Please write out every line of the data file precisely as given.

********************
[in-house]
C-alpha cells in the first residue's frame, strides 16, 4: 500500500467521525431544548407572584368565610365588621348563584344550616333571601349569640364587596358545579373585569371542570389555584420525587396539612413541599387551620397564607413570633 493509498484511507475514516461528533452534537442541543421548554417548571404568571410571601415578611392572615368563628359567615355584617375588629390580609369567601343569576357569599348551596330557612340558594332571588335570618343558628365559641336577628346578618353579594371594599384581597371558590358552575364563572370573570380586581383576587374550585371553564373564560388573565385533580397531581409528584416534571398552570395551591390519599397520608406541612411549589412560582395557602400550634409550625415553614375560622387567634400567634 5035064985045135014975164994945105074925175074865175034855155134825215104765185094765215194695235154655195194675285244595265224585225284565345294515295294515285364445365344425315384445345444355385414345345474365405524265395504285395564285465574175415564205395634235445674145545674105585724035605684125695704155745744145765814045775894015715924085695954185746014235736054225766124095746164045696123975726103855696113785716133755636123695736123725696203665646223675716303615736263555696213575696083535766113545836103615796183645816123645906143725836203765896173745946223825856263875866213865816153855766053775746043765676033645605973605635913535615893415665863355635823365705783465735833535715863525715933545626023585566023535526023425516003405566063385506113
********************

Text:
[in-house]
C-alpha cells in the first residue's frame, strides 16, 4: 500500500467521525431544548407572584368565610365588621348563584344550616333571601349569640364587596358545579373585569371542570389555584420525587396539612413541599387551620397564607413570633 493509498484511507475514516461528533452534537442541543421548554417548571404568571410571601415578611392572615368563628359567615355584617375588629390580609369567601343569576357569599348551596330557612340558594332571588335570618343558628365559641336577628346578618353579594371594599384581597371558590358552575364563572370573570380586581383576587374550585371553564373564560388573565385533580397531581409528584416534571398552570395551591390519599397520608406541612411549589412560582395557602400550634409550625415553614375560622387567634400567634 5035064985045135014975164994945105074925175074865175034855155134825215104765185094765215194695235154655195194675285244595265224585225284565345294515295294515285364445365344425315384445345444355385414345345474365405524265395504285395564285465574175415564205395634235445674145545674105585724035605684125695704155745744145765814045775894015715924085695954185746014235736054225766124095746164045696123975726103855696113785716133755636123695736123725696203665646223675716303615736263555696213575696083535766113545836103615796183645816123645906143725836203765896173745946223825856263875866213865816153855766053775746043765676033645605973605635913535615893415665863355635823365705783465735833535715863525715933545626023585566023535526023425516003405566063385506113